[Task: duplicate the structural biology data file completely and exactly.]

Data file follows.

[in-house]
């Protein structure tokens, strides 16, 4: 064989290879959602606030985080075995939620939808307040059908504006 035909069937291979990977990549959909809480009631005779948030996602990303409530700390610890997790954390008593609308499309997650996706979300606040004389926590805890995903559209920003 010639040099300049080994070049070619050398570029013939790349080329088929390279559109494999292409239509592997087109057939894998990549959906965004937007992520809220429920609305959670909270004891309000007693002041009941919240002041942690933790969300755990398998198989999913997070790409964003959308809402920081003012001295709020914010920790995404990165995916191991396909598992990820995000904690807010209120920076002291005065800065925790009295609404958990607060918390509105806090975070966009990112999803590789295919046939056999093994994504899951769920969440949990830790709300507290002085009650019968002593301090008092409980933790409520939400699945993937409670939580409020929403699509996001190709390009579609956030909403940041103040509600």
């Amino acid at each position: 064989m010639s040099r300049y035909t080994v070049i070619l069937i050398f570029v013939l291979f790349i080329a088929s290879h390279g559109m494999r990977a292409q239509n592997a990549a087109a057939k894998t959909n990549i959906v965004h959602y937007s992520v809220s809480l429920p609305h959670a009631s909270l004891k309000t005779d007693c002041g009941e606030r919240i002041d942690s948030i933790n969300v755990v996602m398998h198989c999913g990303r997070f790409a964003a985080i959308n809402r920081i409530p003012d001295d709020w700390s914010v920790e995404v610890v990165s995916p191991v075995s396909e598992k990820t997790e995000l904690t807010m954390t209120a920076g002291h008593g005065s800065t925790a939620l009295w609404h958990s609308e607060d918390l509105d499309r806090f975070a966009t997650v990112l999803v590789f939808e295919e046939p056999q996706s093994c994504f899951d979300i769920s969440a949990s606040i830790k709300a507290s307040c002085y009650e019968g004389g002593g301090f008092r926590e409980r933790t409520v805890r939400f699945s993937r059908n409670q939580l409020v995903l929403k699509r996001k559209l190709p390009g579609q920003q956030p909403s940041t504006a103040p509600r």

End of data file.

[in-house]
């Protein structure tokens, strides 16, 4: 064989290879959602606030985080075995939620939808307040059908504006 035909069937291979990977990549959909809480009631005779948030996602990303409530700390610890997790954390008593609308499309997650996706979300606040004389926590805890995903559209920003 010639040099300049080994070049070619050398570029013939790349080329088929390279559109494999292409239509592997087109057939894998990549959906965004937007992520809220429920609305959670909270004891309000007693002041009941919240002041942690933790969300755990398998198989999913997070790409964003959308809402920081003012001295709020914010920790995404990165995916191991396909598992990820995000904690807010209120920076002291005065800065925790009295609404958990607060918390509105806090975070966009990112999803590789295919046939056999093994994504899951769920969440949990830790709300507290002085009650019968002593301090008092409980933790409520939400699945993937409670939580409020929403699509996001190709390009579609956030909403940041103040509600």
């Amino acid at each position: 064989m010639s040099r300049y035909t080994v070049i070619l069937i050398f570029v013939l291979f790349i080329a088929s290879h390279g559109m494999r990977a292409q239509n592997a990549a087109a057939k894998t959909n990549i959906v965004h959602y937007s992520v809220s809480l429920p609305h959670a009631s909270l004891k309000t005779d007693c002041g009941e606030r919240i002041d942690s948030i933790n969300v755990v996602m398998h198989c999913g990303r997070f790409a964003a985080i959308n809402r920081i409530p003012d001295d709020w700390s914010v920790e995404v610890v990165s995916p191991v075995s396909e598992k990820t997790e995000l904690t807010m954390t209120a920076g002291h008593g005065s800065t925790a939620l009295w609404h958990s609308e607060d918390l509105d499309r806090f975070a966009t997650v990112l999803v590789f939808e295919e046939p056999q996706s093994c994504f899951d979300i769920s969440a949990s606040i830790k709300a507290s307040c002085y009650e019968g004389g002593g301090f008092r926590e409980r933790t409520v805890r939400f699945s993937r059908n409670q939580l409020v995903l929403k699509r996001k559209l190709p390009g579609q920003q956030p909403s940041t504006a103040p509600r």